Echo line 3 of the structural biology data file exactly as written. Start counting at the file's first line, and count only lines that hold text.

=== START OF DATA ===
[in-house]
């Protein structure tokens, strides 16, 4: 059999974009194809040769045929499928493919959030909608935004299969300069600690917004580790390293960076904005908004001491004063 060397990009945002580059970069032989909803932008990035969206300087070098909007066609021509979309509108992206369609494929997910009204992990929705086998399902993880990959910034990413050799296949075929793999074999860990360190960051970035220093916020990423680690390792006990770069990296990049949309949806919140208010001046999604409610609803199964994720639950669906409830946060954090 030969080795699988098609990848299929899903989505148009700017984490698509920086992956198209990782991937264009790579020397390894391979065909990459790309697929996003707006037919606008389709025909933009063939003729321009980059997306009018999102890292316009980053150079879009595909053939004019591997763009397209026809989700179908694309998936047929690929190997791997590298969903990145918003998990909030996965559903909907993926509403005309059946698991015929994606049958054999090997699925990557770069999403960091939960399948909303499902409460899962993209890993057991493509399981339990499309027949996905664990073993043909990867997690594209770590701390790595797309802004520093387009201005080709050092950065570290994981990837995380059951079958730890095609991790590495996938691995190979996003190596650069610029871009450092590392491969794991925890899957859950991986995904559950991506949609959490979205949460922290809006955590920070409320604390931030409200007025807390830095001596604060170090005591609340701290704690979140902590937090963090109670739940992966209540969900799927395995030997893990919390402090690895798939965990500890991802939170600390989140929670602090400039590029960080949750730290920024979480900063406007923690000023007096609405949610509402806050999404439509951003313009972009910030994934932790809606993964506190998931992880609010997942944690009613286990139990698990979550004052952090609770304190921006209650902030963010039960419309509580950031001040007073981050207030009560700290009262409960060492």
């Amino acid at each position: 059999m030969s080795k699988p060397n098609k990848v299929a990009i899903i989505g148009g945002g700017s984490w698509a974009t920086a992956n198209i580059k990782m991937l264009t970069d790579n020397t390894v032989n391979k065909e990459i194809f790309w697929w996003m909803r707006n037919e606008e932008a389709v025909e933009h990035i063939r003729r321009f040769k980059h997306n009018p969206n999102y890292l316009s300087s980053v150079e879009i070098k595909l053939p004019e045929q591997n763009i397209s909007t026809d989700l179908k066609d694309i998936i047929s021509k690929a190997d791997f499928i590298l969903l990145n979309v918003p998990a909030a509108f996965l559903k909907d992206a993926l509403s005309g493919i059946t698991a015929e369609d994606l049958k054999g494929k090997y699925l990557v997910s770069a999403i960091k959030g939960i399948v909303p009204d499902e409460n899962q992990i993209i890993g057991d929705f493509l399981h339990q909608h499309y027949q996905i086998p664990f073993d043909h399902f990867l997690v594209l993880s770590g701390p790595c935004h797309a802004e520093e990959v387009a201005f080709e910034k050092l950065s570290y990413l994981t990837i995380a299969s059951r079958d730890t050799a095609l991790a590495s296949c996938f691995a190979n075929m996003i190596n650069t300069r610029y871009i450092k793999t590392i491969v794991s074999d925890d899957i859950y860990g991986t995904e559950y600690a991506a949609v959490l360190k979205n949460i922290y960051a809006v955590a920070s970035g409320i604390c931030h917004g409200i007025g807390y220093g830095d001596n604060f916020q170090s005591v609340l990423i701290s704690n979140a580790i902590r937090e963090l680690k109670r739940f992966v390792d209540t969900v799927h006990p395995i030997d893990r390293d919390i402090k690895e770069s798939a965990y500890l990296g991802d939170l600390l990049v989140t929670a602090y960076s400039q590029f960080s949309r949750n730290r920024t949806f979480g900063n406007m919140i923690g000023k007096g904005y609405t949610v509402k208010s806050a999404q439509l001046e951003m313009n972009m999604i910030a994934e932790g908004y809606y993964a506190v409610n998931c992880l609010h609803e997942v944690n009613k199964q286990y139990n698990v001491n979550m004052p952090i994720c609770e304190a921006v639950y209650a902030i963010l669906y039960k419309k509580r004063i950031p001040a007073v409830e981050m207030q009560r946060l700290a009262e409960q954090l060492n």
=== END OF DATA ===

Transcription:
């Amino acid at each position: 059999m030969s080795k699988p060397n098609k990848v299929a990009i899903i989505g148009g945002g700017s984490w698509a974009t920086a992956n198209i580059k990782m991937l264009t970069d790579n020397t390894v032989n391979k065909e990459i194809f790309w697929w996003m909803r707006n037919e606008e932008a389709v025909e933009h990035i063939r003729r321009f040769k980059h997306n009018p969206n999102y890292l316009s300087s980053v150079e879009i070098k595909l053939p004019e045929q591997n763009i397209s909007t026809d989700l179908k066609d694309i998936i047929s021509k690929a190997d791997f499928i590298l969903l990145n979309v918003p998990a909030a509108f996965l559903k909907d992206a993926l509403s005309g493919i059946t698991a015929e369609d994606l049958k054999g494929k090997y699925l990557v997910s770069a999403i960091k959030g939960i399948v909303p009204d499902e409460n899962q992990i993209i890993g057991d929705f493509l399981h339990q909608h499309y027949q996905i086998p664990f073993d043909h399902f990867l997690v594209l993880s770590g701390p790595c935004h797309a802004e520093e990959v387009a201005f080709e910034k050092l950065s570290y990413l994981t990837i995380a299969s059951r079958d730890t050799a095609l991790a590495s296949c996938f691995a190979n075929m996003i190596n650069t300069r610029y871009i450092k793999t590392i491969v794991s074999d925890d899957i859950y860990g991986t995904e559950y600690a991506a949609v959490l360190k979205n949460i922290y960051a809006v955590a920070s970035g409320i604390c931030h917004g409200i007025g807390y220093g830095d001596n604060f916020q170090s005591v609340l990423i701290s704690n979140a580790i902590r937090e963090l680690k109670r739940f992966v390792d209540t969900v799927h006990p395995i030997d893990r390293d919390i402090k690895e770069s798939a965990y500890l990296g991802d939170l600390l990049v989140t929670a602090y960076s400039q590029f960080s949309r949750n730290r920024t949806f979480g900063n406007m919140i923690g000023k007096g904005y609405t949610v509402k208010s806050a999404q439509l001046e951003m313009n972009m999604i910030a994934e932790g908004y809606y993964a506190v409610n998931c992880l609010h609803e997942v944690n009613k199964q286990y139990n698990v001491n979550m004052p952090i994720c609770e304190a921006v639950y209650a902030i963010l669906y039960k419309k509580r004063i950031p001040a007073v409830e981050m207030q009560r946060l700290a009262e409960q954090l060492n």